Just to be clear about my opinion on the 20-year sentence: that is a fucking travesty. Mandatory minimum sentences are bullshit. Cases like this are why judges used to have discretion in sentencing.

I don’t know all the facts of the case, so the real story could quite easily be this. I know firsthand that bullies are very good at provoking their victims in ways that don’t attract the attention of the authorities until the victim fights back. That would also fit with her being charged with domestic battery on him four months later. Or it could be the other way around with her being the abuser. Either way, with the way Florida law seems to work, she probably would have been better off actually shooting and killing him. I’d really rather not have the law give people an incentive to kill someone.

I’ve actually been sent to pick up stuff for a relative in a divorce situation involving kids. No abuse in that situation, but she really didn’t want to take the chance that he might be there. In this case, Marissa Alexander could have had a 3rd party call ahead to arrange a time he wouldn’t be there. Or drive over with someone neutral to go into the house first to see if he’s there.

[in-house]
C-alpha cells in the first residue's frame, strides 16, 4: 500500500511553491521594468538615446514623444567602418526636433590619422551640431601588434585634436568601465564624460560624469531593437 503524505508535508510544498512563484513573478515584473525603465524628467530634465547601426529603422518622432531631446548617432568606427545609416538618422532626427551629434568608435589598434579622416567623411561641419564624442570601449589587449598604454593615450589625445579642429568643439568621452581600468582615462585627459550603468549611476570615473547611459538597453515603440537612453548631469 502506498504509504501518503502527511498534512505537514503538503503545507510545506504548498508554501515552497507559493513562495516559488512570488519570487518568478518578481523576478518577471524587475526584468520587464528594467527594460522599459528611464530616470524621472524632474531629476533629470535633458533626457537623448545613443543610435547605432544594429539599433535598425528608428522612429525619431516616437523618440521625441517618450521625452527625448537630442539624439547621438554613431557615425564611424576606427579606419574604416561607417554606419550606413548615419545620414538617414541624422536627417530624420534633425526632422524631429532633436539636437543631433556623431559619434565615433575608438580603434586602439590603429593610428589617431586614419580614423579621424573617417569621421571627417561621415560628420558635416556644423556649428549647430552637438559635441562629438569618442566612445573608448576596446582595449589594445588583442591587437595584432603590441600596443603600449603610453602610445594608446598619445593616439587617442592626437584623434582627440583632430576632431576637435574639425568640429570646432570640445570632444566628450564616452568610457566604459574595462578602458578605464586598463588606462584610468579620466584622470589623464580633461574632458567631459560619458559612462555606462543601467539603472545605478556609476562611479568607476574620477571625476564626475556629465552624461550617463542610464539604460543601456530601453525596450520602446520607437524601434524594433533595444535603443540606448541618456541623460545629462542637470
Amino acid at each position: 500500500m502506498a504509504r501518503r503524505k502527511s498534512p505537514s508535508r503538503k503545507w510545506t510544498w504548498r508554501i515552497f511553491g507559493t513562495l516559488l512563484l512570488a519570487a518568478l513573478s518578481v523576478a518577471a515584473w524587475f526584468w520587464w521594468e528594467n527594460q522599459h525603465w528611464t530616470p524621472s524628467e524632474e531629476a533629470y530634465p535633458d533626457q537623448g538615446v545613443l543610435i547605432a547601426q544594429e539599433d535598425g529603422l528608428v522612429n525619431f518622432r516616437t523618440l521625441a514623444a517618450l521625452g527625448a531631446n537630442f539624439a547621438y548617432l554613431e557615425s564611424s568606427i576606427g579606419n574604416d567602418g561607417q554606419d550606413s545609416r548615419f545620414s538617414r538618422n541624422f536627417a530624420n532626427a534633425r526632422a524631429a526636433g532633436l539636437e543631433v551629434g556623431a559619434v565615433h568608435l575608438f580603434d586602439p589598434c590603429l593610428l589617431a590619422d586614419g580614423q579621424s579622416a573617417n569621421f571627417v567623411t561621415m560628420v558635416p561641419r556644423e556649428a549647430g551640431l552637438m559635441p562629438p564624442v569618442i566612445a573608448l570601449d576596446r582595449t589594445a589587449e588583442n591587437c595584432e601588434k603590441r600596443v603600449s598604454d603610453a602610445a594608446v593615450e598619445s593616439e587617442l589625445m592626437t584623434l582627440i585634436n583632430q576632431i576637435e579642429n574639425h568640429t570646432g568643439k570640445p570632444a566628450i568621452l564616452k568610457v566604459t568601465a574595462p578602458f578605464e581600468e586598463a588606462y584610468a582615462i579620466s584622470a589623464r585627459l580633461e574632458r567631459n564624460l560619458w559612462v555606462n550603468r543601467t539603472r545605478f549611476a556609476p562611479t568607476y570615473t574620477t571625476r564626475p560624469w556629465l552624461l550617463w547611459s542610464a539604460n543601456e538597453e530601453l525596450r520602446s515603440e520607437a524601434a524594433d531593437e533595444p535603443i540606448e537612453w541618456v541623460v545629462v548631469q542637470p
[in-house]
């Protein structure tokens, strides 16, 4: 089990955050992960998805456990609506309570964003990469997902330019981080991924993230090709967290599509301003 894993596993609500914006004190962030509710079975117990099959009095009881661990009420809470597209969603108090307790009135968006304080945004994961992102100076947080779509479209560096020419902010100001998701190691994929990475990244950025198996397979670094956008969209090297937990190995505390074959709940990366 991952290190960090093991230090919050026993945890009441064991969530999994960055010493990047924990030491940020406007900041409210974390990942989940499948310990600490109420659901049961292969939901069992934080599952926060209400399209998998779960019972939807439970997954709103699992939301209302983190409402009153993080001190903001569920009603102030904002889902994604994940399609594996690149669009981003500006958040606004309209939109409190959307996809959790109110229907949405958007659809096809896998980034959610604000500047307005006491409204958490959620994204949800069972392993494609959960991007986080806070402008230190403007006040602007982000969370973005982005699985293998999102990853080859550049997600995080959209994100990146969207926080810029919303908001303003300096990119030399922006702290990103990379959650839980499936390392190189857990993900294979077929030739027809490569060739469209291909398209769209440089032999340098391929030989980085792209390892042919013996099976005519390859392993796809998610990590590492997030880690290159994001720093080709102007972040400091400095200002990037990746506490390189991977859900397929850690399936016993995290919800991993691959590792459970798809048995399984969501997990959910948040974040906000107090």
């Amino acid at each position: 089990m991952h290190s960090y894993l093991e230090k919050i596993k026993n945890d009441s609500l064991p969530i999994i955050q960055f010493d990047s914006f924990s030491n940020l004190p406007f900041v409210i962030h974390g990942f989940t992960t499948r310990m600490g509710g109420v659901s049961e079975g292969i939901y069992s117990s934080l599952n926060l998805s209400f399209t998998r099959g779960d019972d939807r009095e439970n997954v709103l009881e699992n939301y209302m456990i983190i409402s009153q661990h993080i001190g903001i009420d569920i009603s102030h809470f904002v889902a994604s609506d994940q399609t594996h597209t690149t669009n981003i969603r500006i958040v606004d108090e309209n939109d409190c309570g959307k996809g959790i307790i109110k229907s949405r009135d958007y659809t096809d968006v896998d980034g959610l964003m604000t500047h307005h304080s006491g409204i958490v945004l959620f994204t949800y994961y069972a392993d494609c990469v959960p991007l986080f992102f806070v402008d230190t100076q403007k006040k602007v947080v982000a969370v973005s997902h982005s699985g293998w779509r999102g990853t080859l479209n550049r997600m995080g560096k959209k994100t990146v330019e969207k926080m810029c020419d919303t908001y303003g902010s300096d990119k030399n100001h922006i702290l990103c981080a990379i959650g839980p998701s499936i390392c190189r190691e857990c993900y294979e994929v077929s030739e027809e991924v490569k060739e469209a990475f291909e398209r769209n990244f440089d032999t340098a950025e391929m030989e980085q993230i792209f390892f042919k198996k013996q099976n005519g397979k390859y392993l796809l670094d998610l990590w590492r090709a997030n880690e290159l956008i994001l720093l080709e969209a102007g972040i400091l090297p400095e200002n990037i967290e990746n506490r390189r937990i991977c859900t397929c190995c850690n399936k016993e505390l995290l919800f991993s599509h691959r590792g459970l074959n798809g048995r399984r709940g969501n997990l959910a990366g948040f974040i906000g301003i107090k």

I haven’t seen anything to indicate what the argument was about. If it was about him abusing the kids, I suspect that that would be mentioned. Because that would have made a much better defense.

This I think we can completely agree on.

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This is a bug on our end with oneboxing that url, we will fix. Apologies.

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That’s because Ms. Alexander forgot the two most important rules of shooting at people in Florida:

  1. Make sure you kill them.
  2. Make sure you’re white.
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Watch for Zimmerman in the future as constable probable cause.

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If we agree, why are we arguing? :wink:

For me, I think it’s about that overall unjust outcome of both cases. It just seems… wrong, you know. We can probably go around and around about the particulars of the case, but I just found so much amiss in both.